Of course, in theater she'd have to have perhaps another serious conflict to deal with and everything would be resolved in a couple of hours. Unfortunately, life is not like that. I have had those days, those really bad days, when I wish I could take an intermission, have someone sweep the stage, set out new props, and I could join the action 10 minutes later but in the world of the play (and thus my world) it would be the next day.

Yet, the actor on stage is subject to the words of the playwright, the direction of the director, and is allowed only one part of that collaborative process (and they often don't have a say in who their co-cast members are). We, in strutting and fretting our hour upon the stage are at once the playwright, the director, and the actor rolled into one. It is up to us to decide if our tale will be told by an idiot or if our "stage" is truly a kingdom and we the princes.

Tuesday, July 14, 2009


Brian and I finally got around to seeing Bill Mahr's film, Religulous. In it, Mr. Mahr satirizes world religions by visiting various religious people and places and asking them questions like, "Seriously, man and dinosaurs co-existed? You really believe that?" Hence the title of the film which merges the words religion and ridiculous.

It is meant to be funny and to make us think. He has a rather Michael Moore-esque approach to the film meaning he tends to make fun of those he disagrees with in order to prove his point. Perhaps right-wing Conservatives do the same thing in their documentaries. I wouldn't know. As a bleeding heart liberal I tend to stick with my own kind.

(For full disclosure I will add that I do believe in God. I'm not so sure about religion. I was brought up Catholic but have questioned my faith on and off through the years, most recently when a colleague said she had a hard time belonging to a religion that did not accept her as a full member.)

The movie was pretty funny but I don't feel that Mr. Mahr made his point well. For one thing, he kept interrupting the person with whom he was speaking. He'd ask a question and before the other guy could respond, Mr. Mahr would be off on a tangent. The other guy, usually a religious figure, would keep saying, "Let me finish." But Mr. Mahr seemed to full of his own witticisms to let anyone make their case.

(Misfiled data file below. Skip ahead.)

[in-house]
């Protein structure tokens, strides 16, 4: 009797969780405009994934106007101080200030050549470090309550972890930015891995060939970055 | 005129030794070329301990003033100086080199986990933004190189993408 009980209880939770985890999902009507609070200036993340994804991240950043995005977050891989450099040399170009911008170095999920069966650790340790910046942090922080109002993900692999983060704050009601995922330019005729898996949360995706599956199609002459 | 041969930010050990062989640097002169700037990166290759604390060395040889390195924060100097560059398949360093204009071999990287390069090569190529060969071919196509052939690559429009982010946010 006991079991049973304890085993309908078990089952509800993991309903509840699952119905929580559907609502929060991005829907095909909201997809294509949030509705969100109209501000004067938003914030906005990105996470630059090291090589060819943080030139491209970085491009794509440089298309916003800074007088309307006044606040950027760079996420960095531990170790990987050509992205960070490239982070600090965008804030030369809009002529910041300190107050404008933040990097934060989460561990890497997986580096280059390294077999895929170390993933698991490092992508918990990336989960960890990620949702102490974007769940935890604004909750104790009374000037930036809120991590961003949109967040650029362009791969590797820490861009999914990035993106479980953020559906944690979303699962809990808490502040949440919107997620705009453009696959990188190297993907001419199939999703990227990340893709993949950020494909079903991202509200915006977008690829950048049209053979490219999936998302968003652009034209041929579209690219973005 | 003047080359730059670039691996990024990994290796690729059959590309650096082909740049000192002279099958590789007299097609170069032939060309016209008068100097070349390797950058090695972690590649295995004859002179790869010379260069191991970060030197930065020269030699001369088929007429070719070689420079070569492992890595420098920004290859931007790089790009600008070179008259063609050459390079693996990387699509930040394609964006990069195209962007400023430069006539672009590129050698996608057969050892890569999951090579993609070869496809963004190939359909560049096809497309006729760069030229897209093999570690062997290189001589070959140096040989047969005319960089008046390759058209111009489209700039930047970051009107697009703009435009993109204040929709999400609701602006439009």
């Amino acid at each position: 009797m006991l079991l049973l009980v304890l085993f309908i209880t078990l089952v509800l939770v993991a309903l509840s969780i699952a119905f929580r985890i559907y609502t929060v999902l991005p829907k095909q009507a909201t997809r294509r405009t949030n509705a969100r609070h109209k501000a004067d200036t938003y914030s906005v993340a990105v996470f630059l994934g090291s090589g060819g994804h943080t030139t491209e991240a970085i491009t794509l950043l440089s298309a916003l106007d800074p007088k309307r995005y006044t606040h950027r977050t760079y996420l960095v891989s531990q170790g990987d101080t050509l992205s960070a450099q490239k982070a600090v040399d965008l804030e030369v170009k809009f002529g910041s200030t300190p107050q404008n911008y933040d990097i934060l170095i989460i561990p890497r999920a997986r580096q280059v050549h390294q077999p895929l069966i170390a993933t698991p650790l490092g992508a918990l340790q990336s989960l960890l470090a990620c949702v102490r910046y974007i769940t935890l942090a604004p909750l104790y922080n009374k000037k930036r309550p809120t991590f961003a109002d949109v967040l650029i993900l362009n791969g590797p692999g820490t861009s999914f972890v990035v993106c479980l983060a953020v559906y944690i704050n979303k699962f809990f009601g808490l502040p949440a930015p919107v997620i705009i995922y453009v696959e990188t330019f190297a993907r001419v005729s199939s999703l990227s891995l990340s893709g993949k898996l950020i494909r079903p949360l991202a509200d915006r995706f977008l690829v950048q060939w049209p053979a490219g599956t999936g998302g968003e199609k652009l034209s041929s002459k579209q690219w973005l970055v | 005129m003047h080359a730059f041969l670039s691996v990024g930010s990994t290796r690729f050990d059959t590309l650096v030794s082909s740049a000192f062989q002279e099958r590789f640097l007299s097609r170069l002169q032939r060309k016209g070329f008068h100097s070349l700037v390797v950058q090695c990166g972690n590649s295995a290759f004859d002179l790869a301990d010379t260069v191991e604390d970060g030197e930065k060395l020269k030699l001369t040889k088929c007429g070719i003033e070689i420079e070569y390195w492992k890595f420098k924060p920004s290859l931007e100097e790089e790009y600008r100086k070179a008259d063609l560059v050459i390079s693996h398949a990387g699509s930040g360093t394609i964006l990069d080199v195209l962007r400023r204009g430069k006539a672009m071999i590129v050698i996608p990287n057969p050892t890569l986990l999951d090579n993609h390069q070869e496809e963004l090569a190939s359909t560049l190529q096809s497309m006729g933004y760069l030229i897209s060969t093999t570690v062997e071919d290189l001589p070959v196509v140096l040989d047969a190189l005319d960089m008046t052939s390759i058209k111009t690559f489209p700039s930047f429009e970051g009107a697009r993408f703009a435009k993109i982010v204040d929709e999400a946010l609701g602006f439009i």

He did enlighten us (or at least me) on several interesting topics including the Egyptian God Horus who was also supposedly born to a virgin, performed miracles, rose from the dead and predated Jesus by 1500 years.

While it was a pretty funny movie and Mr. Mahr is extremely intelligent, I feel that the best part of the movie came in his summation. He delivered a monologue at the end of the film that I feel truly drove his point home in a way that the film did not. I can't re-print it all here but I've a few quotes. His entire summation can be found on the quotes page of IMDB.

"Faith means making a virtue out of not thinking."

"Religion is dangerous because it makes human beings who don't have all the
answers think that they do."

"And, anyone who tells you they know, they just know what happens when you
die, I promise you they do not. How can I be so sure? Because I
don't know and you do not possess mental powers that I do not."

"The only appropriate attitude for man to have about the big questions is not
the arrogant certitude that is the hallmark of religion, but doubt. Doubt
is humble, and that's what man needs to be considering that human history is
just a litany of getting shit dead wrong."

Monday, July 13, 2009

I Believe in Naps

Do you ever listen to NPR's This I Believe? I love those essays and often daydream about getting one on the air but I have nothing to say. Oh, I believe in America, community service, tolerance, patience...basically, whatever the speaker is discussing. My problem is that I don't have a grand-mother, uncle, sister, or friend who gave me life changing advice, nor have I lived through any catastrophic event that has shaped my thinking. Sad to say, but I'm pretty boring. But I do believe in stuff, for instance, I'm a huge believer in naps. I know, not exactly NPR fodder.

I discovered the joys of napping one summer when I babysat by day and stage managed at night. Nights run late in theater when you have to have the obligatory post-rehearsal/show beer. So during the day, after lunch we had quiet time. I found that I just needed 10-15 minutes of shut eye to take the edge off. After my "power" nap, I became sprightly and more fun and way less interested in the latest torture techniques.